Fanny’s diary now shows Miss Sharp has gone away from from Godmersham in 1805 during the time the Austens lived in Gay Street. Miss Sharpe leaves March 18th. In April 1805, there are several “mentions” in Austen’s letters of “Miss Sharpe.” Here M&S tell of Le Faye’s note buried in annotations where LeFaye says “clearly” there must be two Anne Sharps because 1) no proof Austen had met Miss Sharpe, and on the grounds Miss Sharp is a sick frail woman (as LeFaye characterizes her disdainfully who could not even care for a 6 year old a couple of months after she left Godmersham; this is a distortion of what happened after Anne Sharp left Godmersham; see below) and “horridly affected” (JEAL’s word).

There are problems: it’s not clear that Miss Sharp was living in Bath itself at the time, and the references to her in Austen’s April 1805 letters don’t quite tell the story M & S want them to tell. They claim Miss Sharp came to stay with the Austens and Jane tried to find her another position.


Gay Street, Bath, today — where Austen lived around the time she knew and Anne Sharp may have visited her

April 9, Gay Street (Letter No 43). Jane Austen records as an apparently intrusive unwelcome visit a Miss Colbourne who owned a girls school in Lansdowne Crescent.” Miss Colbourne has come to check a reference on a servant named “Anne” – that is, this snobbish woman whom Austen says looks around at their house with disdain wants to know if Austen will confirm an Austen letter of recommendation that this servant was good servant. Why would Austen lie to Cassandra? Was the Miss Colbourne actually lured there to see Miss Sharpe in the hope she’d hire her? That is not what is written down.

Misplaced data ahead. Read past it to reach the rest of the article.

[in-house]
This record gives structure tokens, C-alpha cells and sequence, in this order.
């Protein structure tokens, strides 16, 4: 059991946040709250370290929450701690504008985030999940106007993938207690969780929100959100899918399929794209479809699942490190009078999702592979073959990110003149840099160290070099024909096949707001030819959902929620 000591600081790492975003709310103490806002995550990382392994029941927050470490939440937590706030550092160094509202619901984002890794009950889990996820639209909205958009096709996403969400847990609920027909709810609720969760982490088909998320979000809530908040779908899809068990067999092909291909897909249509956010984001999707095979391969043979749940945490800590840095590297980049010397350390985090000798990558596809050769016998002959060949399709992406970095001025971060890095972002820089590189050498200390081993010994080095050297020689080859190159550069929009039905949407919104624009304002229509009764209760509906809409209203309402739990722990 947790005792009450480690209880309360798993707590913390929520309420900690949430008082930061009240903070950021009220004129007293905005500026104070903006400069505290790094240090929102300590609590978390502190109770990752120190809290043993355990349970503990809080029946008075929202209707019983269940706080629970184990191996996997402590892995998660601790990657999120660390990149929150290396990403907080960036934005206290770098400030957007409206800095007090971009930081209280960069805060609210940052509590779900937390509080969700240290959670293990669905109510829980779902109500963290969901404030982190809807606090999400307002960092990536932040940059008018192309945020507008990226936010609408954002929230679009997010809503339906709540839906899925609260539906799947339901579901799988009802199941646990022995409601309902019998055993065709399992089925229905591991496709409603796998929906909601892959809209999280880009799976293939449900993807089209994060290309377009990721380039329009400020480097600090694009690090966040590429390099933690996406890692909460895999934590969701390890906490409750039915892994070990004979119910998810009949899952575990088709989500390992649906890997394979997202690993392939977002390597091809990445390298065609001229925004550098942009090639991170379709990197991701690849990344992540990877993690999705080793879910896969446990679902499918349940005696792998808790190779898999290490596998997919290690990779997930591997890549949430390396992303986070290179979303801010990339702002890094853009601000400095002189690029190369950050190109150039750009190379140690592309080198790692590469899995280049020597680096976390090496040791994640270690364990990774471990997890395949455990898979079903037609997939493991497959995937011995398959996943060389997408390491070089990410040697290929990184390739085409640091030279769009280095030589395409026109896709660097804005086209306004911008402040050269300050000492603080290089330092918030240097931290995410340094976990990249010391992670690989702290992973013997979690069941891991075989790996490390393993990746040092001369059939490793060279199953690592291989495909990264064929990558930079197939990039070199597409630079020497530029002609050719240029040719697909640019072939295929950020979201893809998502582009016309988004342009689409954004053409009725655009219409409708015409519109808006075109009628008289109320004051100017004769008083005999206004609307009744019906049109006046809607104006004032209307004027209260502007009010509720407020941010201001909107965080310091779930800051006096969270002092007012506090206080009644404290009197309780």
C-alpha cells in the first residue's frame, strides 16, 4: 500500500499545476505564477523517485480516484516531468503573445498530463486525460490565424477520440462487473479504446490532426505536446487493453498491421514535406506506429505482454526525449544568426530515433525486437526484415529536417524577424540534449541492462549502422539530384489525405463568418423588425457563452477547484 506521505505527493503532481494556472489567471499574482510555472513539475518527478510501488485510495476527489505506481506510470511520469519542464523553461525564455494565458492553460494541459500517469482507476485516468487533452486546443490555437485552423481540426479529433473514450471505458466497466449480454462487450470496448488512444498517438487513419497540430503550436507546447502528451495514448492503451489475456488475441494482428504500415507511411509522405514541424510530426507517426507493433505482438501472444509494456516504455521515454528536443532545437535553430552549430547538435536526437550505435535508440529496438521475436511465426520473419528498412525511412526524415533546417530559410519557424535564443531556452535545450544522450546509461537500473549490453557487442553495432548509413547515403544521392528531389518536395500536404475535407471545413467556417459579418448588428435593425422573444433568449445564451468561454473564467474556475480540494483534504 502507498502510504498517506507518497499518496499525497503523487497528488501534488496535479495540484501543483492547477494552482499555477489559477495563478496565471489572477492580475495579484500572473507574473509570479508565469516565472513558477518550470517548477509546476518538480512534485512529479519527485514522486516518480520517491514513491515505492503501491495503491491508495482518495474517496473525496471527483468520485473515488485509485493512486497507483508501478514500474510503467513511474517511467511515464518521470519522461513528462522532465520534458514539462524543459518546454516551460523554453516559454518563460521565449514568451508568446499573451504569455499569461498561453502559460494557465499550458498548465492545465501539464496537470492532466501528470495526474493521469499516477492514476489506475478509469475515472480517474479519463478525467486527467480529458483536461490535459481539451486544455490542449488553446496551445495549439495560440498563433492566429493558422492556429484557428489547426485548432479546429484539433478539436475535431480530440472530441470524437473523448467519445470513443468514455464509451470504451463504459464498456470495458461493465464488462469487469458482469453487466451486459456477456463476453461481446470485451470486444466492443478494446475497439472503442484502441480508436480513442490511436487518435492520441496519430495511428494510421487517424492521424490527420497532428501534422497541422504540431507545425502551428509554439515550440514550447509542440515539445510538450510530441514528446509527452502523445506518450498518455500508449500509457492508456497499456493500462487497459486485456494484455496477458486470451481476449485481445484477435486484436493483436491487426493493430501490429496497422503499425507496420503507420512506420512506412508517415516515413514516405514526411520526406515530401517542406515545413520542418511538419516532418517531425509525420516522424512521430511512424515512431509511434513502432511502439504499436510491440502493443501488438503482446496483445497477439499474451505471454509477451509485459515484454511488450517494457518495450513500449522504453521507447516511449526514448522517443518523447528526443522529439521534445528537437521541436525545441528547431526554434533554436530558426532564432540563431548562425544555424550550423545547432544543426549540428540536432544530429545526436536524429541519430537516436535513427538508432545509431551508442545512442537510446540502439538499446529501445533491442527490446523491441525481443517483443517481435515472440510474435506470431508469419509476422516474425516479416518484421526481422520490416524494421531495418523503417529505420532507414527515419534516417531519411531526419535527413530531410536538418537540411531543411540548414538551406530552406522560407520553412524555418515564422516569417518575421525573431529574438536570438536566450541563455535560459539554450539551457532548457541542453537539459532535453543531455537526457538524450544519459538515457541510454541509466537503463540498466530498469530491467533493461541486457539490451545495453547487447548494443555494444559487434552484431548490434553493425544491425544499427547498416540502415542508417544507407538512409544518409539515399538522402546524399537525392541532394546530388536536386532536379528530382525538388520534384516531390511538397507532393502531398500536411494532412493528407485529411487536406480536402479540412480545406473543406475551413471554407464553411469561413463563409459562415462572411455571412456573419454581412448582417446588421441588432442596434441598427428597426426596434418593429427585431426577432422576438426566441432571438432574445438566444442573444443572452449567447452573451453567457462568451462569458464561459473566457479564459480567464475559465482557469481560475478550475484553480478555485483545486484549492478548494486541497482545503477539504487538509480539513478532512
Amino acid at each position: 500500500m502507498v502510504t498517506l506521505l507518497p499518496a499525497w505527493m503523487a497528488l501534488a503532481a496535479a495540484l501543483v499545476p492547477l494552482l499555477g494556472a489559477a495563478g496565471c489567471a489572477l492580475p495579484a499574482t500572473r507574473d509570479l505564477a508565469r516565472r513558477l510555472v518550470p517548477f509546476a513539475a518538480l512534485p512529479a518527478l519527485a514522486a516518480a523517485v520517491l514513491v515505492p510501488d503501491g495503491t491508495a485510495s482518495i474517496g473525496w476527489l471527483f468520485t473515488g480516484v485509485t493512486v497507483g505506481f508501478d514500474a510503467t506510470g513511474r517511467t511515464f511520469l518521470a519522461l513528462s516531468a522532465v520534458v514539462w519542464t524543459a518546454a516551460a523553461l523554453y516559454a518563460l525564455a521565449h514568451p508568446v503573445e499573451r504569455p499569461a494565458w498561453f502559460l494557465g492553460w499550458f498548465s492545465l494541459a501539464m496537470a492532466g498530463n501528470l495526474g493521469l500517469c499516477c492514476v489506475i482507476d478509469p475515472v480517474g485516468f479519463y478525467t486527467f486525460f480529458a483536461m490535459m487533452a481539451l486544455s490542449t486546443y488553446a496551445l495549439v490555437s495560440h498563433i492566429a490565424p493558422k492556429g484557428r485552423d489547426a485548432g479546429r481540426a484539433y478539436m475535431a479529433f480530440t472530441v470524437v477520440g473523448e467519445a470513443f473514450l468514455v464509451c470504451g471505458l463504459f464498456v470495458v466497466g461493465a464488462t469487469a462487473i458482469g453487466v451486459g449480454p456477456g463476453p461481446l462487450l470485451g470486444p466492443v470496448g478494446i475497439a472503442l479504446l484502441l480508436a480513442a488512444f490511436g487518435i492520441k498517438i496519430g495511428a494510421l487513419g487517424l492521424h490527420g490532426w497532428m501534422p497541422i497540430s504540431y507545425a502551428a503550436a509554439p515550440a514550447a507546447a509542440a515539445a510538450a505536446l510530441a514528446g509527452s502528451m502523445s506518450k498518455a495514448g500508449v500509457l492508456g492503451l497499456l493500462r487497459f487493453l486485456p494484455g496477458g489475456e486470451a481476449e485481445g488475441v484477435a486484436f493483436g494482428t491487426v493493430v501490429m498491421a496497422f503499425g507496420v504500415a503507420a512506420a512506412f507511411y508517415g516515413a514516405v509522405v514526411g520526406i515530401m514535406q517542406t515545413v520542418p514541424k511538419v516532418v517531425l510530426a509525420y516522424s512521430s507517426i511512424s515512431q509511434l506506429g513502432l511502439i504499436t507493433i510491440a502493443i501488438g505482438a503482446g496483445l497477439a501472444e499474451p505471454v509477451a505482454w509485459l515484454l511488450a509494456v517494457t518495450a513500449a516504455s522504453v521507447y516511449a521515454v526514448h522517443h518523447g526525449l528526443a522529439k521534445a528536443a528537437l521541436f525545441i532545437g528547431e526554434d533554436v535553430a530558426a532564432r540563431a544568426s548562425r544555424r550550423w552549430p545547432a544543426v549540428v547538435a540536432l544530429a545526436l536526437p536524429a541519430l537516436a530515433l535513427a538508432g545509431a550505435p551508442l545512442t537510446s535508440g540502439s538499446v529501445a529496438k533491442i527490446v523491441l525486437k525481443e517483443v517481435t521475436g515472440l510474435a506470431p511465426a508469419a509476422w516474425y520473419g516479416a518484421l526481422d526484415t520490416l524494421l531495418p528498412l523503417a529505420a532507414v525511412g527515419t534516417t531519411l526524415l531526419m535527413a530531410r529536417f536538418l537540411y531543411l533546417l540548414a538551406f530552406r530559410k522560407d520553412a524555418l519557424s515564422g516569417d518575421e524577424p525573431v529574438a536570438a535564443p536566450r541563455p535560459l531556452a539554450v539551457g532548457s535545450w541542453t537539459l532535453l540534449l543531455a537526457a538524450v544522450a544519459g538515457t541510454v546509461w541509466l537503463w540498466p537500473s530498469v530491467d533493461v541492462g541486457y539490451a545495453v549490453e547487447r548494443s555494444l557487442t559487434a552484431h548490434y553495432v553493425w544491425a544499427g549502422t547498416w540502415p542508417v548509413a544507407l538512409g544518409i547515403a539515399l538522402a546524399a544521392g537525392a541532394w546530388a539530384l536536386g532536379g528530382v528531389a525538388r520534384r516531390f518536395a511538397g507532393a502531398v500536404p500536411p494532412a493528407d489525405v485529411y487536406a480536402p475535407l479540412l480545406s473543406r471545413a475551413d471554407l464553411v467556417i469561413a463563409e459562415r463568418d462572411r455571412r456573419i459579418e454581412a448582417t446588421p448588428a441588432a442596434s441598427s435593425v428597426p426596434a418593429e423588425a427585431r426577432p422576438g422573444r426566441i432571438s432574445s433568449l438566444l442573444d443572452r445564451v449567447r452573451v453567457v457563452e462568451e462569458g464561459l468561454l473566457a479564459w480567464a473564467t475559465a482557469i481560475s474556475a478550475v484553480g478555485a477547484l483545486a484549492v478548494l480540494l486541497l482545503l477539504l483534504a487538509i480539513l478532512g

Then April 23, Gay Street (Letter 44) Austen writes that an “Amelia” is to “take lessons of Miss Sharpe.” Amelia belonged to a genteel Bickerton family. In the same passage Austen records Miss Blachford has come, and that “among so many friends, it will be well if I do not get into a scrape.” We don’t know that Austen was the one who actuated this job, nor why she thinks she could get into a scrape or what Miss Blachford has to do with this. Perhaps Austen fears she will be seen as too friendly with these women? and scolded by her family. Was Miss Sharp living nearby and Miss Blachford a friend living with or near Miss Sharp in a lodging house too.